The Perfect Rifle

Herschel Smith · 06 Nov 2014 · 8 Comments

Rifles and their advocates are in the news and blogs these days.  It doesn't take a handgun to perform home defense.  A man using a rifle recently detained three burglars until police arrived.  It could have been any type of rifle. Rifle Shooter Magazine recently did a piece on the best bolt action rifles of all time.  Brad Fitzpatrick covers a number of the ones you would expect to see, including the Remington 700, Winchester model 70, Weatherby and so on.  But he includes one…… [read more]

Sheriff: “Carry a concealed weapon -that’ll fix it!”

BY Herschel Smith
3 years ago

From WYFF4.com:

The Spartanburg County Sheriff is known for speaking his mind, and at a news conference on Monday, he didn’t hold back his anger and frustration after a woman was attacked in a park over the weekend.

Investigators said 46-year-old Walter Lance grabbed a woman who was walking her dog in Milliken Park on Sunday afternoon. They said Lance choked the woman, made her take off her clothing and tried to rape her.

Lance is in custody and was denied bond on Monday.

Sheriff Chuck Wright opened his news conference by saying, “Our form of justice is not making it.”

He said, “Carry a concealed weapon. That’ll fix it.”

Wright said Lance had been charged numerous times with crimes again women, and other crimes such as resisting arrest and escape. Wright said Lance had been on probation for a federal gun charge.

He referred to Lance repeatedly as an “animal,” and expressed his disgust about Lance’s long record and the attack.

Wright said Lance has had more than 20 charges dating back to 1983.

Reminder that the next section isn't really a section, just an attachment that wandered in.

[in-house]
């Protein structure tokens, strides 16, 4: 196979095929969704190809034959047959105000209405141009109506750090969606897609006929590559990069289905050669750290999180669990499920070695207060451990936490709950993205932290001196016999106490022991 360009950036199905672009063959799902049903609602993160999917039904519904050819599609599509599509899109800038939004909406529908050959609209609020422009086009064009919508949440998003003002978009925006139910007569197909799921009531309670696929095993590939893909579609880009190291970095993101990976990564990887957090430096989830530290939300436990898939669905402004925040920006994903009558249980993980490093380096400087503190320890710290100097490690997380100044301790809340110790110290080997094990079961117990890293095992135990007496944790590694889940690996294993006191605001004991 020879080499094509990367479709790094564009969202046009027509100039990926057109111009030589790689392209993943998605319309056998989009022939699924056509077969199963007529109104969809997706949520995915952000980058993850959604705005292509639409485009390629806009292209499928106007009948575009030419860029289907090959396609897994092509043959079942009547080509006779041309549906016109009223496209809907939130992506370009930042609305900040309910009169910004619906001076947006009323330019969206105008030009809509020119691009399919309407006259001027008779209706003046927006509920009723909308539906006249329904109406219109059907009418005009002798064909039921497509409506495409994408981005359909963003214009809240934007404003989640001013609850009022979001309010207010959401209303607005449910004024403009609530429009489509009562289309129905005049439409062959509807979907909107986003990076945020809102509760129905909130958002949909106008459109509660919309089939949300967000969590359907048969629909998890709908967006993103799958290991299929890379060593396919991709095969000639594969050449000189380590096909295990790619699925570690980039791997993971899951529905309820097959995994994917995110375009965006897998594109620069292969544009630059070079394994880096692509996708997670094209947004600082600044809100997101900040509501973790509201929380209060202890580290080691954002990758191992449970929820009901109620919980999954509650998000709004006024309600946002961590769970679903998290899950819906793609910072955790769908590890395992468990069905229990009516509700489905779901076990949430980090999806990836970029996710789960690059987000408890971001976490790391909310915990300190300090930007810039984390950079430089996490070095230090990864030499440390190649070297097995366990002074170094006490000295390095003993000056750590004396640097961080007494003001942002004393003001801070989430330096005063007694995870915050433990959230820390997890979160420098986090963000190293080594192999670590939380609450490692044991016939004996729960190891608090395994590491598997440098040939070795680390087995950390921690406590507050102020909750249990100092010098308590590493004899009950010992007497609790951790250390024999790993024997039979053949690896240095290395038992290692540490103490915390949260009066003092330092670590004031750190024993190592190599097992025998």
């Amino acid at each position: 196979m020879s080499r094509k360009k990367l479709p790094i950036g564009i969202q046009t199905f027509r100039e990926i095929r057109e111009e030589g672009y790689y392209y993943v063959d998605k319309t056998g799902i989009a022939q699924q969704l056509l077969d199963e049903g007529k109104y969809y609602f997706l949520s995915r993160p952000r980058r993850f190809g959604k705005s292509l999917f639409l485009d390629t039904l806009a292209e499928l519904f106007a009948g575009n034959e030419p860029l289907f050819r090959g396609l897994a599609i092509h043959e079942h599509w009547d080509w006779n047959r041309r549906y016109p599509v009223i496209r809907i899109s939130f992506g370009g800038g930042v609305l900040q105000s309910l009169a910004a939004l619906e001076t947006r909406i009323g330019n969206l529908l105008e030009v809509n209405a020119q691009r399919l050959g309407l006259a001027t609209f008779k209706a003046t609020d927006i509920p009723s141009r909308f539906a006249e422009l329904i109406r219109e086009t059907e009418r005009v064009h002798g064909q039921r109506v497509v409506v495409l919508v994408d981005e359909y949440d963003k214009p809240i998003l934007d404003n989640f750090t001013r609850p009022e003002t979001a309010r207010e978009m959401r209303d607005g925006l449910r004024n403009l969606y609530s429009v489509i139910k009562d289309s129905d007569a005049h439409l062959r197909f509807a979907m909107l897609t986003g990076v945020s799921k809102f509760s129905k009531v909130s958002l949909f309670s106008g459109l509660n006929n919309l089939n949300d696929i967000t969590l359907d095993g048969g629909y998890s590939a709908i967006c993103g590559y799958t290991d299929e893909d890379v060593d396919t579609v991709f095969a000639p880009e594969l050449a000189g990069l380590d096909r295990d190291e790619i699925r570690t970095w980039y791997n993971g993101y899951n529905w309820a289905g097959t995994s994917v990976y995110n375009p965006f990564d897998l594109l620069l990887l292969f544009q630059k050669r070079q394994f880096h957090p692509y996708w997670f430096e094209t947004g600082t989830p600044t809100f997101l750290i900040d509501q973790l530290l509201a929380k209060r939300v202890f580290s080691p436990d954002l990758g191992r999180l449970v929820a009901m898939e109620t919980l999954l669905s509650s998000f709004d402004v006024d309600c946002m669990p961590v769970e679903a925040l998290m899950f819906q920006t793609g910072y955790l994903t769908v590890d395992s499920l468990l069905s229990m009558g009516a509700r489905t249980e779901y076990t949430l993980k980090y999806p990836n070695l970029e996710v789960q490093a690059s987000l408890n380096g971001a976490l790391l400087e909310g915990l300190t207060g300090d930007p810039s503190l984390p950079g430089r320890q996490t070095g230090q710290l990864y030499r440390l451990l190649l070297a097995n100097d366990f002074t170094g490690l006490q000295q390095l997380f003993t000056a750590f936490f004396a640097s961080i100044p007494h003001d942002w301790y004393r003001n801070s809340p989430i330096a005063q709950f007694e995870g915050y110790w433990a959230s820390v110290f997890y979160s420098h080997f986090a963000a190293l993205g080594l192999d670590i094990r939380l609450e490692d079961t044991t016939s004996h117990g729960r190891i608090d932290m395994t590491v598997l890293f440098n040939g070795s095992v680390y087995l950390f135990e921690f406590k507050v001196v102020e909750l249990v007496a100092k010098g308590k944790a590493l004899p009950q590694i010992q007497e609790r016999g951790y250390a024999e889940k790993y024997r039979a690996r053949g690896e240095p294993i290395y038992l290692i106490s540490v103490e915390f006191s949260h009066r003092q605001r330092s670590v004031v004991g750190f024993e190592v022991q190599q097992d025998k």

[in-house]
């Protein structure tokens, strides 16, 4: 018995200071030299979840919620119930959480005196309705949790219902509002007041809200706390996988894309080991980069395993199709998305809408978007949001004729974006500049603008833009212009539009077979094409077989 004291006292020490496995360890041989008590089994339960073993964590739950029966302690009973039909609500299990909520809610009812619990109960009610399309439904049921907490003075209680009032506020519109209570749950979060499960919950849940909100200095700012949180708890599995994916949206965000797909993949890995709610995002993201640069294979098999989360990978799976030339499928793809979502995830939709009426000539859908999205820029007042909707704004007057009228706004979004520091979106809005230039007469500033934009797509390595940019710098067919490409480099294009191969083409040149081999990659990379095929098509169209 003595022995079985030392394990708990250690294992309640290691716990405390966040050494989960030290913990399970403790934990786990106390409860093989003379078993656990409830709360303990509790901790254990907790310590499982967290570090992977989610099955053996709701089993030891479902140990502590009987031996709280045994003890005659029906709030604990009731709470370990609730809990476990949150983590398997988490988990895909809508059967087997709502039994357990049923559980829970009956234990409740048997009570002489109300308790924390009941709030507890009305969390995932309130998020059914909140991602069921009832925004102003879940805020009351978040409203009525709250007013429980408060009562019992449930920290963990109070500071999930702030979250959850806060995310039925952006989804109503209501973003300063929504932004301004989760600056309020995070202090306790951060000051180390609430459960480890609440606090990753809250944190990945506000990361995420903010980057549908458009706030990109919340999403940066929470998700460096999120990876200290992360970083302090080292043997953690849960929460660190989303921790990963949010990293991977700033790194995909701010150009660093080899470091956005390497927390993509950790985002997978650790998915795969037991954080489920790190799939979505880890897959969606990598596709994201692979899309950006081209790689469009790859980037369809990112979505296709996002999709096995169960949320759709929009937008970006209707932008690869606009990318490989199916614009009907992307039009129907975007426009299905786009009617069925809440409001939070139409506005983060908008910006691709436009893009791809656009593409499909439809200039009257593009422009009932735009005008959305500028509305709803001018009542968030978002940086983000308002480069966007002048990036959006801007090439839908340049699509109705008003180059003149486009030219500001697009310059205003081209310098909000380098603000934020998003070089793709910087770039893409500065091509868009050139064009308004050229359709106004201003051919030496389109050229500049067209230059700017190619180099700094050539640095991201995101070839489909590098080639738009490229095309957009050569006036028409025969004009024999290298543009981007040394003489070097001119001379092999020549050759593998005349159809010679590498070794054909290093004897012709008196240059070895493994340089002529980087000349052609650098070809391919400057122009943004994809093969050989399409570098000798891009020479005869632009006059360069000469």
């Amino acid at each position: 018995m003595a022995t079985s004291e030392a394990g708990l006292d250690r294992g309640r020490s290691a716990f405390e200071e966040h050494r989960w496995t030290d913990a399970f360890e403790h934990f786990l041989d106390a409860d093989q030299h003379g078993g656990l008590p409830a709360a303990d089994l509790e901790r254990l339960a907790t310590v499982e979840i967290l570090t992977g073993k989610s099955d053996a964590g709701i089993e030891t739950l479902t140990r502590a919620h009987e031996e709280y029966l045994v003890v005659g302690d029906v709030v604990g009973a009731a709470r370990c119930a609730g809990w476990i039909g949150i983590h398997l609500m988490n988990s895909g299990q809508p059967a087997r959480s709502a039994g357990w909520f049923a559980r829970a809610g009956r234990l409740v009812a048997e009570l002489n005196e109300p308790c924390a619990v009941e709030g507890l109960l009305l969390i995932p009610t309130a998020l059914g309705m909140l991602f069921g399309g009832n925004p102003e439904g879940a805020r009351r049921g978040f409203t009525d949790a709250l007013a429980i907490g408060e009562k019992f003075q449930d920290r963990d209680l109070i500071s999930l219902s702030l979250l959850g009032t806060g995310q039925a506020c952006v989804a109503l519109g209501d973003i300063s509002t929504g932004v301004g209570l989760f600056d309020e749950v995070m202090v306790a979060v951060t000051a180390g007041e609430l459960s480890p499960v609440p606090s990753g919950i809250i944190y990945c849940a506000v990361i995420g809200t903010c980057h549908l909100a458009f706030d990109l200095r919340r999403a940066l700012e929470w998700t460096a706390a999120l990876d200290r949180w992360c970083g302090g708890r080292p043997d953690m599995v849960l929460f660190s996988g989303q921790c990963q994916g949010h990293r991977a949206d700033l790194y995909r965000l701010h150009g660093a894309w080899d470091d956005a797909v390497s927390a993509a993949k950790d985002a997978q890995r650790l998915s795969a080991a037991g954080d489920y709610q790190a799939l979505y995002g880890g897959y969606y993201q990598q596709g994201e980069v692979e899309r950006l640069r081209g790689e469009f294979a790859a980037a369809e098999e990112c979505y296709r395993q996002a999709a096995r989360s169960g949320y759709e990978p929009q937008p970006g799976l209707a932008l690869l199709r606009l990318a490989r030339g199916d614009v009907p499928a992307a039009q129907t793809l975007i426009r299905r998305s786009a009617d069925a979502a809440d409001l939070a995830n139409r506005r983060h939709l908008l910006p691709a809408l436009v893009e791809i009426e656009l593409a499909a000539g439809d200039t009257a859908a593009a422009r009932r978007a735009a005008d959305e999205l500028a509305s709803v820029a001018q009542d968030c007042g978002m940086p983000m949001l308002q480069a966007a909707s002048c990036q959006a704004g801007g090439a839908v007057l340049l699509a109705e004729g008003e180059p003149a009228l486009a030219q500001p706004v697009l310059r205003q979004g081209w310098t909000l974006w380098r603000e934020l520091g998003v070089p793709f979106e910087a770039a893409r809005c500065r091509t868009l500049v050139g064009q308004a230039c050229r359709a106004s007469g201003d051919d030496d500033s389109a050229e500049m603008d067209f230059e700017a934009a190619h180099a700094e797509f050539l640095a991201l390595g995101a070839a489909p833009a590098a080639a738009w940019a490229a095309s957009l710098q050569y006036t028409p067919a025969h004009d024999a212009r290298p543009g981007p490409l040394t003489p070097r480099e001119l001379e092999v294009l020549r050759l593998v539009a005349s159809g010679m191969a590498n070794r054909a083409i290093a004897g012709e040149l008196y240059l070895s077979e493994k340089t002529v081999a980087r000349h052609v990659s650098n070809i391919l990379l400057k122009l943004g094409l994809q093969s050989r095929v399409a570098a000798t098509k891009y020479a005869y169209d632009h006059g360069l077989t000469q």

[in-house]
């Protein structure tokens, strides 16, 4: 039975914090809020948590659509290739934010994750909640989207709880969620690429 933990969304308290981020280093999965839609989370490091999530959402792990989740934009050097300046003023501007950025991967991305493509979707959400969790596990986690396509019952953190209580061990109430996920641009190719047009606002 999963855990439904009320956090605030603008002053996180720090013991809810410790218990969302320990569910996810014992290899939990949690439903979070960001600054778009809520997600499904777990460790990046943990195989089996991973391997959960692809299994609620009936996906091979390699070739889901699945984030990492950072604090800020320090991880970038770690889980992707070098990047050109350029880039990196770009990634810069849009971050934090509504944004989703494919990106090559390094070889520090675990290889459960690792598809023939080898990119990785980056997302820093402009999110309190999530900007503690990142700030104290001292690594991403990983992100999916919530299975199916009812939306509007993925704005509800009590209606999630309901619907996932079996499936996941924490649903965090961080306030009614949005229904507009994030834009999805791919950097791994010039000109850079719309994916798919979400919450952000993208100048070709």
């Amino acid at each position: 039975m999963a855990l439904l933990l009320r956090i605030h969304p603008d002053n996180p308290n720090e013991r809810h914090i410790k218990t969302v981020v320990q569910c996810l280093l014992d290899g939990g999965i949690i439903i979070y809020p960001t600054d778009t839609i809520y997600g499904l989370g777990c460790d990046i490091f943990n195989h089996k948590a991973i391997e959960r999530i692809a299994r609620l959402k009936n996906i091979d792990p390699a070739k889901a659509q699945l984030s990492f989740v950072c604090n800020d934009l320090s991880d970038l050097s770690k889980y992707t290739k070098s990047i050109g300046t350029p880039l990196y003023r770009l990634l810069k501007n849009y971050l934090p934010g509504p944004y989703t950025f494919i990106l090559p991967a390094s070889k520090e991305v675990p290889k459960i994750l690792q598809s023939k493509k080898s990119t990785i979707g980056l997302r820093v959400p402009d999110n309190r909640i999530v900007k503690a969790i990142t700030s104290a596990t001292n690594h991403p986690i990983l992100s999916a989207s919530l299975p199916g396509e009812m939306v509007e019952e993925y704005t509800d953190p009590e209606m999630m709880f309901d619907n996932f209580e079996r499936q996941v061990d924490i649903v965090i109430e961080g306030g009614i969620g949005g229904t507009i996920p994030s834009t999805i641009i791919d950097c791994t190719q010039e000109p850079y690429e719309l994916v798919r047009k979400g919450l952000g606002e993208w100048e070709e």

Wright said Lance has been in jail more often than he has, and he runs the jail, and he said Lance gets out easier. Wright punctuated it by saying, “And I’m aggravated.”

He said he doesn’t believe every person needs to be kept in jail, but he said, “I don’t think this animal deserves to be out in our society, walking alongside our women.”

Wright said,”Liberals call me and tell me the chain-gang form of justice isn’t working. Well, let me inform you, your form of justice isn’t working either.”

He said Lance should not have had the right or opportunity to “violate a good, upstanding woman.”

“This is a horrific crime,” Wright said. “Her life was threatened so many times.”

He said Lance “doesn’t fight police or men folk — he just goes after women.” He said Lance is not married because, “No woman can stay married to him because he beats them down too much.”

Wright said, “It’s too bad someone with a concealed weapons permit didn’t walk by. That would fix it.” He said people are tired of doing the right thing and criminals getting away with their actions.